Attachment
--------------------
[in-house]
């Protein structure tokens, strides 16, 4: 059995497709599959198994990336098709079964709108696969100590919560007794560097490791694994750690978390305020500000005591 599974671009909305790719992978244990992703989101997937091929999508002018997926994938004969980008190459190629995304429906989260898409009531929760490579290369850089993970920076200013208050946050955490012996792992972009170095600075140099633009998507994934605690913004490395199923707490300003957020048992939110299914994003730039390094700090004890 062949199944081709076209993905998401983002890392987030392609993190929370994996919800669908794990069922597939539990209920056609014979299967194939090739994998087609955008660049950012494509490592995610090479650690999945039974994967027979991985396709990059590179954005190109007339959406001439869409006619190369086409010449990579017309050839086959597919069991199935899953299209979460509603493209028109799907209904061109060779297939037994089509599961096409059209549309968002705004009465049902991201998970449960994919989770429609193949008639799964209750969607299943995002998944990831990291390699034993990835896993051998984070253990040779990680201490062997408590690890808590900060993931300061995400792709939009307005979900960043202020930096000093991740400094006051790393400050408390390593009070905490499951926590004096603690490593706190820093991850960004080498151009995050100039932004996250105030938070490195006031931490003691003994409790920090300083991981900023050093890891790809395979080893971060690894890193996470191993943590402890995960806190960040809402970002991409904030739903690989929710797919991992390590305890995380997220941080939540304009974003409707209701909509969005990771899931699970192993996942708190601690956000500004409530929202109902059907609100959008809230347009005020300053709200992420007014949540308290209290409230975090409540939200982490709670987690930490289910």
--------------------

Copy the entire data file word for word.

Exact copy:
[in-house]
């Protein structure tokens, strides 16, 4: 059995497709599959198994990336098709079964709108696969100590919560007794560097490791694994750690978390305020500000005591 599974671009909305790719992978244990992703989101997937091929999508002018997926994938004969980008190459190629995304429906989260898409009531929760490579290369850089993970920076200013208050946050955490012996792992972009170095600075140099633009998507994934605690913004490395199923707490300003957020048992939110299914994003730039390094700090004890 062949199944081709076209993905998401983002890392987030392609993190929370994996919800669908794990069922597939539990209920056609014979299967194939090739994998087609955008660049950012494509490592995610090479650690999945039974994967027979991985396709990059590179954005190109007339959406001439869409006619190369086409010449990579017309050839086959597919069991199935899953299209979460509603493209028109799907209904061109060779297939037994089509599961096409059209549309968002705004009465049902991201998970449960994919989770429609193949008639799964209750969607299943995002998944990831990291390699034993990835896993051998984070253990040779990680201490062997408590690890808590900060993931300061995400792709939009307005979900960043202020930096000093991740400094006051790393400050408390390593009070905490499951926590004096603690490593706190820093991850960004080498151009995050100039932004996250105030938070490195006031931490003691003994409790920090300083991981900023050093890891790809395979080893971060690894890193996470191993943590402890995960806190960040809402970002991409904030739903690989929710797919991992390590305890995380997220941080939540304009974003409707209701909509969005990771899931699970192993996942708190601690956000500004409530929202109902059907609100959008809230347009005020300053709200992420007014949540308290209290409230975090409540939200982490709670987690930490289910």